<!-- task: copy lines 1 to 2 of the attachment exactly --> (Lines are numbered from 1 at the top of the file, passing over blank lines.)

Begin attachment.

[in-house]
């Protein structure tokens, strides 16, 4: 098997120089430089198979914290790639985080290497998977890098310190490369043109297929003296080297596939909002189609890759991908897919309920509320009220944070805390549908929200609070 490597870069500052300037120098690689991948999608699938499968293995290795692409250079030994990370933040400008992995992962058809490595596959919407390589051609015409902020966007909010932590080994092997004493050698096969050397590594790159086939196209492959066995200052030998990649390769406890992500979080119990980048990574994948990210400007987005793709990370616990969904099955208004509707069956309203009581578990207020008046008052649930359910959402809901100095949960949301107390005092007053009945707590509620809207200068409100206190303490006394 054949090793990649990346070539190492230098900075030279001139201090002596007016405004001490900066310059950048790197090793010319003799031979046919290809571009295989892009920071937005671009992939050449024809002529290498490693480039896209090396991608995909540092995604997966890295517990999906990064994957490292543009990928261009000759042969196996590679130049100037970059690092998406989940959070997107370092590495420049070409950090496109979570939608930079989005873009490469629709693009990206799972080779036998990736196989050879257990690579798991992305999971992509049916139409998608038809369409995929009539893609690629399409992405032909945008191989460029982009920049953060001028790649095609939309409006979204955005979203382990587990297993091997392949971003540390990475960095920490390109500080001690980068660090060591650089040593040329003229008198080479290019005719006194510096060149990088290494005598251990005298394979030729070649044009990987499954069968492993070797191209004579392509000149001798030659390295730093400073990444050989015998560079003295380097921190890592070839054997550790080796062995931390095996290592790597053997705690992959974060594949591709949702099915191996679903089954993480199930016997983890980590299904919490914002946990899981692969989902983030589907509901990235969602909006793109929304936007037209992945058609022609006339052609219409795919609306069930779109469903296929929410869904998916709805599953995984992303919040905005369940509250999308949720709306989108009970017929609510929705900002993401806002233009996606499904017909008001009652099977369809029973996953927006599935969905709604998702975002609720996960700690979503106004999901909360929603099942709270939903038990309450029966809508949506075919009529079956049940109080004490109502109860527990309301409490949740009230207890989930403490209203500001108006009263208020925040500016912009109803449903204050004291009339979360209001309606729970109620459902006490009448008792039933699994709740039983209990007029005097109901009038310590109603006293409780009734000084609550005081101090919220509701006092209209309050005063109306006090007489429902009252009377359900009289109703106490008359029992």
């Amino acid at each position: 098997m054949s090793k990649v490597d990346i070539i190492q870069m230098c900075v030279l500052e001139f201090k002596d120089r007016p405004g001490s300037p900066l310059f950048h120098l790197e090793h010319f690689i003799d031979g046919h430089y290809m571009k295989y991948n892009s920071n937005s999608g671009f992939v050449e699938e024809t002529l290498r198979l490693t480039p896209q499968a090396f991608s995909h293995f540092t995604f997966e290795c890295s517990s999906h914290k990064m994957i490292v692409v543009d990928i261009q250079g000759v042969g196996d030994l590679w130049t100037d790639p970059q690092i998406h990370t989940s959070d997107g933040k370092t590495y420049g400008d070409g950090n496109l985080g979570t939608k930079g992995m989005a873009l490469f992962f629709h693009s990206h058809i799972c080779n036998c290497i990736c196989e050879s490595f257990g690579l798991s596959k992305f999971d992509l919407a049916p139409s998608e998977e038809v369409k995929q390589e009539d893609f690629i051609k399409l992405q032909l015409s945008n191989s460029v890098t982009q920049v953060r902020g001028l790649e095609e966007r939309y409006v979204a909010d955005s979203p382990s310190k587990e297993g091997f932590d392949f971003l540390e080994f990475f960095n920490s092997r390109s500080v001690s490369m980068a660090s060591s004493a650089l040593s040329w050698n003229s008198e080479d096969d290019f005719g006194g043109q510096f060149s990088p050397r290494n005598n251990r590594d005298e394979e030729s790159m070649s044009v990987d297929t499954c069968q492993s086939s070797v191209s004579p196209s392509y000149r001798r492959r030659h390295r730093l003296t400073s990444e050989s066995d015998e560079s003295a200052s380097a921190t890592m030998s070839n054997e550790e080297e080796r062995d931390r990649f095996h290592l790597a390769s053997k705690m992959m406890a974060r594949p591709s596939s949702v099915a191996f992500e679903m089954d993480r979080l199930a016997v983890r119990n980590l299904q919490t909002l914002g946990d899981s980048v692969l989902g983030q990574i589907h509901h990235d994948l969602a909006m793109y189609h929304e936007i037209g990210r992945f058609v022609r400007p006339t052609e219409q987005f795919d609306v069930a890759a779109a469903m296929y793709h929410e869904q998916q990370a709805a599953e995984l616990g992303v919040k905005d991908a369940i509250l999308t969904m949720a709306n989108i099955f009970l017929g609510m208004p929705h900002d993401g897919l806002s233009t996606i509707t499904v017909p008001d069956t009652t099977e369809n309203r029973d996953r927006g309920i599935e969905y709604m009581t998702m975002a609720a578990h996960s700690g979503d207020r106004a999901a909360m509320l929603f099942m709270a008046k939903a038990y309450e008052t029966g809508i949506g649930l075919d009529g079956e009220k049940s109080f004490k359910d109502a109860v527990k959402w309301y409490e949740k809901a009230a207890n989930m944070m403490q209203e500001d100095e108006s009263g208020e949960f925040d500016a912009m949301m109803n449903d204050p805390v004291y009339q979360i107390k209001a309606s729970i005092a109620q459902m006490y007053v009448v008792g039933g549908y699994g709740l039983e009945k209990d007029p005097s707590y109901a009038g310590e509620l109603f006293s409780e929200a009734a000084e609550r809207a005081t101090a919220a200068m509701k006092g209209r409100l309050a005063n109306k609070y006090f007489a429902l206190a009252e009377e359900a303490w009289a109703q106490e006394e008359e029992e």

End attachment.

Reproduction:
[in-house]
């Protein structure tokens, strides 16, 4: 098997120089430089198979914290790639985080290497998977890098310190490369043109297929003296080297596939909002189609890759991908897919309920509320009220944070805390549908929200609070 490597870069500052300037120098690689991948999608699938499968293995290795692409250079030994990370933040400008992995992962058809490595596959919407390589051609015409902020966007909010932590080994092997004493050698096969050397590594790159086939196209492959066995200052030998990649390769406890992500979080119990980048990574994948990210400007987005793709990370616990969904099955208004509707069956309203009581578990207020008046008052649930359910959402809901100095949960949301107390005092007053009945707590509620809207200068409100206190303490006394 054949090793990649990346070539190492230098900075030279001139201090002596007016405004001490900066310059950048790197090793010319003799031979046919290809571009295989892009920071937005671009992939050449024809002529290498490693480039896209090396991608995909540092995604997966890295517990999906990064994957490292543009990928261009000759042969196996590679130049100037970059690092998406989940959070997107370092590495420049070409950090496109979570939608930079989005873009490469629709693009990206799972080779036998990736196989050879257990690579798991992305999971992509049916139409998608038809369409995929009539893609690629399409992405032909945008191989460029982009920049953060001028790649095609939309409006979204955005979203382990587990297993091997392949971003540390990475960095920490390109500080001690980068660090060591650089040593040329003229008198080479290019005719006194510096060149990088290494005598251990005298394979030729070649044009990987499954069968492993070797191209004579392509000149001798030659390295730093400073990444050989015998560079003295380097921190890592070839054997550790080796062995931390095996290592790597053997705690992959974060594949591709949702099915191996679903089954993480199930016997983890980590299904919490914002946990899981692969989902983030589907509901990235969602909006793109929304936007037209992945058609022609006339052609219409795919609306069930779109469903296929929410869904998916709805599953995984992303919040905005369940509250999308949720709306989108009970017929609510929705900002993401806002233009996606499904017909008001009652099977369809029973996953927006599935969905709604998702975002609720996960700690979503106004999901909360929603099942709270939903038990309450029966809508949506075919009529079956049940109080004490109502109860527990309301409490949740009230207890989930403490209203500001108006009263208020925040500016912009109803449903204050004291009339979360209001309606729970109620459902006490009448008792039933699994709740039983209990007029005097109901009038310590109603006293409780009734000084609550005081101090919220509701006092209209309050005063109306006090007489429902009252009377359900009289109703106490008359029992």